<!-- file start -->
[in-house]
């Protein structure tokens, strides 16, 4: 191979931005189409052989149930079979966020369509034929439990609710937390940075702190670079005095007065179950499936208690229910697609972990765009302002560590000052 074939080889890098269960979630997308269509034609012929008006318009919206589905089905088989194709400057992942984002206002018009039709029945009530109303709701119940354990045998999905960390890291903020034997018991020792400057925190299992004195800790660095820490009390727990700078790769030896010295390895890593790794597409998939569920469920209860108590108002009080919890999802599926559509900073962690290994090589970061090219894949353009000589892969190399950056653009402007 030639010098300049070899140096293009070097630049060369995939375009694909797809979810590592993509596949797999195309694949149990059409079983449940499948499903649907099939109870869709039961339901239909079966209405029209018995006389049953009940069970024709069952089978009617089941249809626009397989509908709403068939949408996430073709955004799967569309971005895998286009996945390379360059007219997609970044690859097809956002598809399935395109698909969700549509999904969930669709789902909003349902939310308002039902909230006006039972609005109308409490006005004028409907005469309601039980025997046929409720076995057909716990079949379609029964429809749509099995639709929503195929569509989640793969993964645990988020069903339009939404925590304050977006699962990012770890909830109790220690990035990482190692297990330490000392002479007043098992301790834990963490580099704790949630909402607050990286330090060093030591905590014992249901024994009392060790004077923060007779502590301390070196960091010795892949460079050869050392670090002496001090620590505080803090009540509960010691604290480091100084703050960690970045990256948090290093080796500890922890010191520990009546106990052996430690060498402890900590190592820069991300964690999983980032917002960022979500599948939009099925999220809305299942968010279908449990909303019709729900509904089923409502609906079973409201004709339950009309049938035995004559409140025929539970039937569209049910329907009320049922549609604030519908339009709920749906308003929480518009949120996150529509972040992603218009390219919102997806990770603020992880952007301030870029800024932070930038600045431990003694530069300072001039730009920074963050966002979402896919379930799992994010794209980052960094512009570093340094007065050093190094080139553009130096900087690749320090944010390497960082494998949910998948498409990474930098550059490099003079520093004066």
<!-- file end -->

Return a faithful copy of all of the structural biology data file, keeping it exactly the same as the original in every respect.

[in-house]
């Protein structure tokens, strides 16, 4: 191979931005189409052989149930079979966020369509034929439990609710937390940075702190670079005095007065179950499936208690229910697609972990765009302002560590000052 074939080889890098269960979630997308269509034609012929008006318009919206589905089905088989194709400057992942984002206002018009039709029945009530109303709701119940354990045998999905960390890291903020034997018991020792400057925190299992004195800790660095820490009390727990700078790769030896010295390895890593790794597409998939569920469920209860108590108002009080919890999802599926559509900073962690290994090589970061090219894949353009000589892969190399950056653009402007 030639010098300049070899140096293009070097630049060369995939375009694909797809979810590592993509596949797999195309694949149990059409079983449940499948499903649907099939109870869709039961339901239909079966209405029209018995006389049953009940069970024709069952089978009617089941249809626009397989509908709403068939949408996430073709955004799967569309971005895998286009996945390379360059007219997609970044690859097809956002598809399935395109698909969700549509999904969930669709789902909003349902939310308002039902909230006006039972609005109308409490006005004028409907005469309601039980025997046929409720076995057909716990079949379609029964429809749509099995639709929503195929569509989640793969993964645990988020069903339009939404925590304050977006699962990012770890909830109790220690990035990482190692297990330490000392002479007043098992301790834990963490580099704790949630909402607050990286330090060093030591905590014992249901024994009392060790004077923060007779502590301390070196960091010795892949460079050869050392670090002496001090620590505080803090009540509960010691604290480091100084703050960690970045990256948090290093080796500890922890010191520990009546106990052996430690060498402890900590190592820069991300964690999983980032917002960022979500599948939009099925999220809305299942968010279908449990909303019709729900509904089923409502609906079973409201004709339950009309049938035995004559409140025929539970039937569209049910329907009320049922549609604030519908339009709920749906308003929480518009949120996150529509972040992603218009390219919102997806990770603020992880952007301030870029800024932070930038600045431990003694530069300072001039730009920074963050966002979402896919379930799992994010794209980052960094512009570093340094007065050093190094080139553009130096900087690749320090944010390497960082494998949910998948498409990474930098550059490099003079520093004066």